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With the growth of the BRIC economies – Brazil, Russia, India, China – the search is on for Executives who have hands-on experience in these developing markets. Attempts to roll-out UK or US-centric business models into these regions have met with mixed success. Where problems occur, they stem from misunderstandings across four dimensions:

Market Dynamics: the geography and infrastructure of the territory are given insufficient consideration. For example, Russia’s physical scale is often a barrier to market penetration and the logistics of supply.

Business Practice: how and why people buy products and services varies widely – that’s obvious. But the nuances of how business is conducted and transacted within legal frameworks can vary not only from country to country but also within a country – India and China being prime examples.

Business Structure: some markets do lend themselves to a direct presence, and one can import the personnel, systems and branding of the parent business. In many others however, an indirect route is better in order to capitalise upon established distribution channels. Elsewhere, a joint-venture will be the optimum model, enabling you to ally your innovative products with local market knowledge, underpinned by sustainable delivery capability.

Culture: we know from commercial experience, and from the work of Trompenaars et al*, that people in  different countries vary in profound ways, including attitudes towards status, personal relationships, individualism, and the way we relate to nature. Misunderstand these dynamics and your business venture is likely to fail.

For Western companies looking to expand into these regions, the solution has usually been to recruit foreign nationals, supported by expatriates in key positions. However, the sheer volume of professional emigration over the last few decades is often underestimated, and now presents a clear opportunity for recruiters.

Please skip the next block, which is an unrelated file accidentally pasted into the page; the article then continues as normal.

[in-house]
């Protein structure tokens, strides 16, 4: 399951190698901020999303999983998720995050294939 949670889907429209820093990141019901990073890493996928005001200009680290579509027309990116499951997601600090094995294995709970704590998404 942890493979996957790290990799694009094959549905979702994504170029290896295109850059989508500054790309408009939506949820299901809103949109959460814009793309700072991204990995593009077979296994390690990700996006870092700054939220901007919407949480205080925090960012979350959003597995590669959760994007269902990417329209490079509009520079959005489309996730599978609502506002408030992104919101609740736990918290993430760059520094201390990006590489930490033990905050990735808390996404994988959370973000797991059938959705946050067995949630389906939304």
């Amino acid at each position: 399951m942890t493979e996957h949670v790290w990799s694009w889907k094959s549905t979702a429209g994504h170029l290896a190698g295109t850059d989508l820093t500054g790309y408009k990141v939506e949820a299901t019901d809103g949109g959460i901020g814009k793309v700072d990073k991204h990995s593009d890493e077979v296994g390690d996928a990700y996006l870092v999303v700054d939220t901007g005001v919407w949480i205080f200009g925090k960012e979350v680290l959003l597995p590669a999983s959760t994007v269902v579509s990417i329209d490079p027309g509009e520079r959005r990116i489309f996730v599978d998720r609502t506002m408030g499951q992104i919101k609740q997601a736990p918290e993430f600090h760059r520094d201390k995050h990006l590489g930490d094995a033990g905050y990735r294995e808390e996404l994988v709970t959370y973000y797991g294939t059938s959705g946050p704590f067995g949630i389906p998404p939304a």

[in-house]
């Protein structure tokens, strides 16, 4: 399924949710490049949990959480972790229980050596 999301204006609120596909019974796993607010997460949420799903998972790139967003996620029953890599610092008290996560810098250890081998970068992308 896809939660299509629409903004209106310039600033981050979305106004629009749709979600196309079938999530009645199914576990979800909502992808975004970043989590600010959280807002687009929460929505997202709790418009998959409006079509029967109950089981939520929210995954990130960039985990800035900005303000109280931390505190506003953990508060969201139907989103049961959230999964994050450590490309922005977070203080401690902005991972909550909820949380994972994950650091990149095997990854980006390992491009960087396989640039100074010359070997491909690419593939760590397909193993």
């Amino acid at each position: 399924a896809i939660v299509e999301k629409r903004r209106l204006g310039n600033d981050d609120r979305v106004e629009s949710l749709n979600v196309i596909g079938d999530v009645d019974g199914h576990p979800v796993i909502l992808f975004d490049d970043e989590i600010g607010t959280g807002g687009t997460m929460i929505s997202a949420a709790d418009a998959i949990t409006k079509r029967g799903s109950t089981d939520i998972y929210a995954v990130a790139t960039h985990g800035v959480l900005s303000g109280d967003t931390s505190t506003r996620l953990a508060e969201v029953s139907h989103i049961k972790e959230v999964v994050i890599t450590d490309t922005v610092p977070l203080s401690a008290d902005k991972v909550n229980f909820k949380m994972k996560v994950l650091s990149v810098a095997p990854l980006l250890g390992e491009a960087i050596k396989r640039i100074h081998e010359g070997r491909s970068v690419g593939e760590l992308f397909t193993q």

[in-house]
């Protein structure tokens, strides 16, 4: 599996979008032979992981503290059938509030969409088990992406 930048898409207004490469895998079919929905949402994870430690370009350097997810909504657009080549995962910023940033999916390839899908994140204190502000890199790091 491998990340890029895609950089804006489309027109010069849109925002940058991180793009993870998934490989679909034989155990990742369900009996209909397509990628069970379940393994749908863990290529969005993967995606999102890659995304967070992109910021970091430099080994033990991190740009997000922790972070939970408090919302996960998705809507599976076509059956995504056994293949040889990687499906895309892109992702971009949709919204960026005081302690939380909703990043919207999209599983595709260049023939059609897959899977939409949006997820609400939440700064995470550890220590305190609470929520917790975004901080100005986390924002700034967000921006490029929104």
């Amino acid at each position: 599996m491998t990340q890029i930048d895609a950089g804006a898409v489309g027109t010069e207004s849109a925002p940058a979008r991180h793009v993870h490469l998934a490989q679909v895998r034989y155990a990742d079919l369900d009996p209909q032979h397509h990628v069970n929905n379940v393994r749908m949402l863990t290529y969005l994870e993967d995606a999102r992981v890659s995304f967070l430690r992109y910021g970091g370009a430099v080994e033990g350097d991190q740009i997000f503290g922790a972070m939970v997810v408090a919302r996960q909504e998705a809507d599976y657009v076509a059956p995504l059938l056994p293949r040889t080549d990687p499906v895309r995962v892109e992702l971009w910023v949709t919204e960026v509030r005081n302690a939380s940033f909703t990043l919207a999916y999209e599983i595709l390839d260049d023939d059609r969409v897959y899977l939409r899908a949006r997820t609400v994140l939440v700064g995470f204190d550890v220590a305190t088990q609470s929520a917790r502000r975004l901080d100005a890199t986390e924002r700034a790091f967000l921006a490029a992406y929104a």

Consider the volume. According to the landmark ‘Brits Abroad’ project run by the Institute for Public Policy Research, over the last 40 years some 67,500 more people have left the UK than have returned, including a significant proportion of professional/managerial level (40% in 2004). There are now approximately 84,000 British citizens living in Pakistan, India and Bangladesh, with 36,000 thought to be living in China.

If yours is a business that requires scarce international skills, there are now significant pockets of Executive talent that can be targeted, utilising progressive recruiters like Wickland Westcott. Expats interested in working in the UK can be tempted with the proposition of returning to their roots, or if they are to be based locally, the allure of joining a progressive, expanding Western brand. Likewise, foreign nationals with an interest in Western culture can be identified and attracted. Winning in the BRIC countries involves addressing the challenges in a confident, constructive and authentic manner, and this will demand deep marketplace understanding at Executive level.

*Riding the Waves of Culture, F.Trompenaars and C.Hampden-Turner, 1997

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